Every day, you’re faced with decisions. Some decisions bear little impact on your life, but others can have monumental consequences. The decisions that leaders make can impact their entire team. Maybe they need to make a finance-related decision, diffuse a difficult conflict or make a staffing change. However, it’s not only leaders who need to know how to make better decisions. Professionals in all roles need to know how to weigh their options with clarity and decisiveness.

The next time you’re faced with a big decision, it helps to ask yourself a few questions to arrive at the best choice. Suzi McAlpine, a leadership development specialist, has coached leaders on how to make better decisions by walking them through four specific questions. We share these questions in this issue of Promotional Consultant Today.

1. Is there a third option? McAlpine says that in the book “Decisive,” Chip and Dan Heath warn us to beware the binary. You may think you only have two options, but maybe there’s a third alternative or a way to do both. Take time to think through all the possible options. You may have overlooked some choices the first time. When you know you have all the options on the table, you can make your decision with more confidence.

2. What advice would I give a friend? This is a worthwhile question to ask yourself because, often, we can’t see the forest for the trees. McAlpine says this is one of her favorite coaching questions to ask because it gets people out of their heads long enough to take a more objective perspective. When you contemplate this question, ask yourself, “what else?”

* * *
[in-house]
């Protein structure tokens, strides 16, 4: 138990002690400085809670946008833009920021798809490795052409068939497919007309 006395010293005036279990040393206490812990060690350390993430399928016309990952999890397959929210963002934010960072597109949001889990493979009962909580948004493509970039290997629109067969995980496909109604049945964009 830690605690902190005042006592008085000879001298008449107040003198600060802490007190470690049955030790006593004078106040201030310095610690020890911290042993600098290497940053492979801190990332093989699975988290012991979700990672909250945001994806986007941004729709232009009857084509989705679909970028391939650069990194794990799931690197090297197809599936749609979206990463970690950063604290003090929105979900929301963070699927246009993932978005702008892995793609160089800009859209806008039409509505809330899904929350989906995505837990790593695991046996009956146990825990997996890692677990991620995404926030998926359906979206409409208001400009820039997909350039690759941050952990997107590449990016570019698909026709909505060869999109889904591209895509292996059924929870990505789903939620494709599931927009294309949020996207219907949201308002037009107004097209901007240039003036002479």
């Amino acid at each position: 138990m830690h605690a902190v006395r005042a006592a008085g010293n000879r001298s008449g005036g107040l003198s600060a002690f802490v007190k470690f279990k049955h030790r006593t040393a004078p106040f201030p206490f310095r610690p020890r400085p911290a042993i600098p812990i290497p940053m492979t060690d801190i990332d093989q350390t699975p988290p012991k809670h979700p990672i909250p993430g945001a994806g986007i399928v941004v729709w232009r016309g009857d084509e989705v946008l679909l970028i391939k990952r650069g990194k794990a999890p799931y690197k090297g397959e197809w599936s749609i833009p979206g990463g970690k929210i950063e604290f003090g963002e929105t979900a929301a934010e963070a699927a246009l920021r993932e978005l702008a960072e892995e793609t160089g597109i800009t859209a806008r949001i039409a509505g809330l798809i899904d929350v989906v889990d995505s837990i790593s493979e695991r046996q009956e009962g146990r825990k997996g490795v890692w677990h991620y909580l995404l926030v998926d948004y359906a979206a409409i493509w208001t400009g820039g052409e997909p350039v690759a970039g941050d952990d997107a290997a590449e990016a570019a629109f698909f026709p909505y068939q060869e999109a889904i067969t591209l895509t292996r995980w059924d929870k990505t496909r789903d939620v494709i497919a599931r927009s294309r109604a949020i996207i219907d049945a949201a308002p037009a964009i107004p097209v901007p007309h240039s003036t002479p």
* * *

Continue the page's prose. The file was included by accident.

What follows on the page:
3. What are my values, and what do they say to me now? Values act as your compass in leadership, McAlpine says. Before making any big decision, make sure you are clear on what matters most to you. Know what you will and will not do. You may arrive at a decision that isn’t the easiest path, but you can be sure it aligns the most with your values.

4. What decision-making biases might be at play here? There are all kinds of biases that can impact decision-making. For example, overconfidence bias is having excessive confidence in what may happen as a result of your decision. Confirmation bias is looking for facts or data that support the decision you want to make, while ignoring evidence to the contrary. We all suffer from decision-making biases, McAlpine says. The trick is knowing which ones might be at play when you’re faced with a decision.

Life is full of decisions. Being able to think strategically before making a big decision can help you in your career and life. Think through the questions above to help ensure you arrive at the best possible outcome.

Compiled by Audrey Sellers

Source: Suzi McAlpine, a leadership development specialist and author of the award-winning leadership blog, The Leader’s Digest.